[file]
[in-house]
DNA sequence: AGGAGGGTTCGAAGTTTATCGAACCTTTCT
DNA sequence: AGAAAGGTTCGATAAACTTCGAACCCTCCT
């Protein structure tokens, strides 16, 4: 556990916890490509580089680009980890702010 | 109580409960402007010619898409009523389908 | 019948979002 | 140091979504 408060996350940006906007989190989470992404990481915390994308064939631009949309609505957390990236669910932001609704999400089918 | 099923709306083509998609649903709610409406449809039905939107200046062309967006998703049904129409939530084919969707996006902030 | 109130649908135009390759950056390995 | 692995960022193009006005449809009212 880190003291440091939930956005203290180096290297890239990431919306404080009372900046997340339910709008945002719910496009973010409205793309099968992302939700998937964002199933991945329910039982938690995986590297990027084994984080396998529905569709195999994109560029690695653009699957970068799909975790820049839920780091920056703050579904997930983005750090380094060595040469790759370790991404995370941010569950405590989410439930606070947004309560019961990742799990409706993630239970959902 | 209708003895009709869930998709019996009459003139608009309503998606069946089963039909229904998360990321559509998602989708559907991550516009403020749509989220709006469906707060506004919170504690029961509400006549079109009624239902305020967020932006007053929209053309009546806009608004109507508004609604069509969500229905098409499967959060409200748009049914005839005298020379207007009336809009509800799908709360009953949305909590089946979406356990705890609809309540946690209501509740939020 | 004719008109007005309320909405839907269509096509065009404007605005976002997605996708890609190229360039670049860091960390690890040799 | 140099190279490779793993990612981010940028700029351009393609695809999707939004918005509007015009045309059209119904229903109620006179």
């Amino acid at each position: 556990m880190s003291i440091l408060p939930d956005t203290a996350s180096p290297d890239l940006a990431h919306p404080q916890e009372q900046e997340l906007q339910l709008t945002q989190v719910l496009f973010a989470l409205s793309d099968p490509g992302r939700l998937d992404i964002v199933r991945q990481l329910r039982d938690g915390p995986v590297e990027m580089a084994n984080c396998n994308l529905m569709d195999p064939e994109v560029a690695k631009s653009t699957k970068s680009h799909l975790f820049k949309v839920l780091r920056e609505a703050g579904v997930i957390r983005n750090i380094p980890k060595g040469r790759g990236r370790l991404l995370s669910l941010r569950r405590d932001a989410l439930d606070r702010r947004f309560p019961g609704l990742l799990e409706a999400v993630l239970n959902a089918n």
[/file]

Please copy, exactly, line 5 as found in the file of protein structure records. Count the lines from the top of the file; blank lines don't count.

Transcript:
């Amino acid at each position: 556990m880190s003291i440091l408060p939930d956005t203290a996350s180096p290297d890239l940006a990431h919306p404080q916890e009372q900046e997340l906007q339910l709008t945002q989190v719910l496009f973010a989470l409205s793309d099968p490509g992302r939700l998937d992404i964002v199933r991945q990481l329910r039982d938690g915390p995986v590297e990027m580089a084994n984080c396998n994308l529905m569709d195999p064939e994109v560029a690695k631009s653009t699957k970068s680009h799909l975790f820049k949309v839920l780091r920056e609505a703050g579904v997930i957390r983005n750090i380094p980890k060595g040469r790759g990236r370790l991404l995370s669910l941010r569950r405590d932001a989410l439930d606070r702010r947004f309560p019961g609704l990742l799990e409706a999400v993630l239970n959902a089918n």